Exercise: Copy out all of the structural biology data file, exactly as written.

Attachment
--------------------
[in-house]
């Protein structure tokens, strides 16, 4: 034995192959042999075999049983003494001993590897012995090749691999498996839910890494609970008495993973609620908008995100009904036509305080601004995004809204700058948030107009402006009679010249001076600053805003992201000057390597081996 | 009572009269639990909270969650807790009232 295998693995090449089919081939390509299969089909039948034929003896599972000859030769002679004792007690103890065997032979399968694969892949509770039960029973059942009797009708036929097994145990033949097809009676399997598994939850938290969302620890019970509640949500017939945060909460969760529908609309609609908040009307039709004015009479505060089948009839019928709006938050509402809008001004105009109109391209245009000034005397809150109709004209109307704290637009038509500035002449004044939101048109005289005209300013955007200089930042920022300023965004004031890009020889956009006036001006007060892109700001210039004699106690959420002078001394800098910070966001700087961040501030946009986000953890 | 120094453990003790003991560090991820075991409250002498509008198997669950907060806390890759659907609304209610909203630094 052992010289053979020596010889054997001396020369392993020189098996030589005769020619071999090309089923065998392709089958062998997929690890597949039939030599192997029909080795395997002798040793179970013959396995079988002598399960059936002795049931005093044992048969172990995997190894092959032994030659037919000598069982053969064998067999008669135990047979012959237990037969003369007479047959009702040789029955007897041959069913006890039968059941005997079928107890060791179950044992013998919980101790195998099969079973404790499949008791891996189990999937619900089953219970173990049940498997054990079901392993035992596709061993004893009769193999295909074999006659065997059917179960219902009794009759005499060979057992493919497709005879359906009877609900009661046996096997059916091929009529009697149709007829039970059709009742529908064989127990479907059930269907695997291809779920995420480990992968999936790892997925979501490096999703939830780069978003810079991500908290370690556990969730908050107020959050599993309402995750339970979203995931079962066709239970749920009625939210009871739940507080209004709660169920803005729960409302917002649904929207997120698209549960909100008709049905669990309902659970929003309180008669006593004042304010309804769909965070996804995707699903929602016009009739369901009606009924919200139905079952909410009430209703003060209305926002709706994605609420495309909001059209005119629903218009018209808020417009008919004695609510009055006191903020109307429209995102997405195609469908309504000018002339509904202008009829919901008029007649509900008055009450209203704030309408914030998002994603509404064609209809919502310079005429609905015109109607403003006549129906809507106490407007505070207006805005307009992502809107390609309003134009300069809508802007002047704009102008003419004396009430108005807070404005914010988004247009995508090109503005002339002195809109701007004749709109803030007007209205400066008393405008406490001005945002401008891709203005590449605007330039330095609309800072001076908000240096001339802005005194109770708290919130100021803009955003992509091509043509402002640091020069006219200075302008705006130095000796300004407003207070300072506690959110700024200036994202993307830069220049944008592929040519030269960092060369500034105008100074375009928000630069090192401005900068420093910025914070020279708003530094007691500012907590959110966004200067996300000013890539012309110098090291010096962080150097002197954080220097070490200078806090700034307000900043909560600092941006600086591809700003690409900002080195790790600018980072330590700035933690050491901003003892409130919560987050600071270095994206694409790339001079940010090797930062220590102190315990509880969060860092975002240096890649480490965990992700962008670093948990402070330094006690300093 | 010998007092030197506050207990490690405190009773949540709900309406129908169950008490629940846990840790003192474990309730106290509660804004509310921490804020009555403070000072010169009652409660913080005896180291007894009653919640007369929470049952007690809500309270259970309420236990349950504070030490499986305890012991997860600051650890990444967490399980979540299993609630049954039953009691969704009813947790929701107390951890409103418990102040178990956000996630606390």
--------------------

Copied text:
[in-house]
């Protein structure tokens, strides 16, 4: 034995192959042999075999049983003494001993590897012995090749691999498996839910890494609970008495993973609620908008995100009904036509305080601004995004809204700058948030107009402006009679010249001076600053805003992201000057390597081996 | 009572009269639990909270969650807790009232 295998693995090449089919081939390509299969089909039948034929003896599972000859030769002679004792007690103890065997032979399968694969892949509770039960029973059942009797009708036929097994145990033949097809009676399997598994939850938290969302620890019970509640949500017939945060909460969760529908609309609609908040009307039709004015009479505060089948009839019928709006938050509402809008001004105009109109391209245009000034005397809150109709004209109307704290637009038509500035002449004044939101048109005289005209300013955007200089930042920022300023965004004031890009020889956009006036001006007060892109700001210039004699106690959420002078001394800098910070966001700087961040501030946009986000953890 | 120094453990003790003991560090991820075991409250002498509008198997669950907060806390890759659907609304209610909203630094 052992010289053979020596010889054997001396020369392993020189098996030589005769020619071999090309089923065998392709089958062998997929690890597949039939030599192997029909080795395997002798040793179970013959396995079988002598399960059936002795049931005093044992048969172990995997190894092959032994030659037919000598069982053969064998067999008669135990047979012959237990037969003369007479047959009702040789029955007897041959069913006890039968059941005997079928107890060791179950044992013998919980101790195998099969079973404790499949008791891996189990999937619900089953219970173990049940498997054990079901392993035992596709061993004893009769193999295909074999006659065997059917179960219902009794009759005499060979057992493919497709005879359906009877609900009661046996096997059916091929009529009697149709007829039970059709009742529908064989127990479907059930269907695997291809779920995420480990992968999936790892997925979501490096999703939830780069978003810079991500908290370690556990969730908050107020959050599993309402995750339970979203995931079962066709239970749920009625939210009871739940507080209004709660169920803005729960409302917002649904929207997120698209549960909100008709049905669990309902659970929003309180008669006593004042304010309804769909965070996804995707699903929602016009009739369901009606009924919200139905079952909410009430209703003060209305926002709706994605609420495309909001059209005119629903218009018209808020417009008919004695609510009055006191903020109307429209995102997405195609469908309504000018002339509904202008009829919901008029007649509900008055009450209203704030309408914030998002994603509404064609209809919502310079005429609905015109109607403003006549129906809507106490407007505070207006805005307009992502809107390609309003134009300069809508802007002047704009102008003419004396009430108005807070404005914010988004247009995508090109503005002339002195809109701007004749709109803030007007209205400066008393405008406490001005945002401008891709203005590449605007330039330095609309800072001076908000240096001339802005005194109770708290919130100021803009955003992509091509043509402002640091020069006219200075302008705006130095000796300004407003207070300072506690959110700024200036994202993307830069220049944008592929040519030269960092060369500034105008100074375009928000630069090192401005900068420093910025914070020279708003530094007691500012907590959110966004200067996300000013890539012309110098090291010096962080150097002197954080220097070490200078806090700034307000900043909560600092941006600086591809700003690409900002080195790790600018980072330590700035933690050491901003003892409130919560987050600071270095994206694409790339001079940010090797930062220590102190315990509880969060860092975002240096890649480490965990992700962008670093948990402070330094006690300093 | 010998007092030197506050207990490690405190009773949540709900309406129908169950008490629940846990840790003192474990309730106290509660804004509310921490804020009555403070000072010169009652409660913080005896180291007894009653919640007369929470049952007690809500309270259970309420236990349950504070030490499986305890012991997860600051650890990444967490399980979540299993609630049954039953009691969704009813947790929701107390951890409103418990102040178990956000996630606390």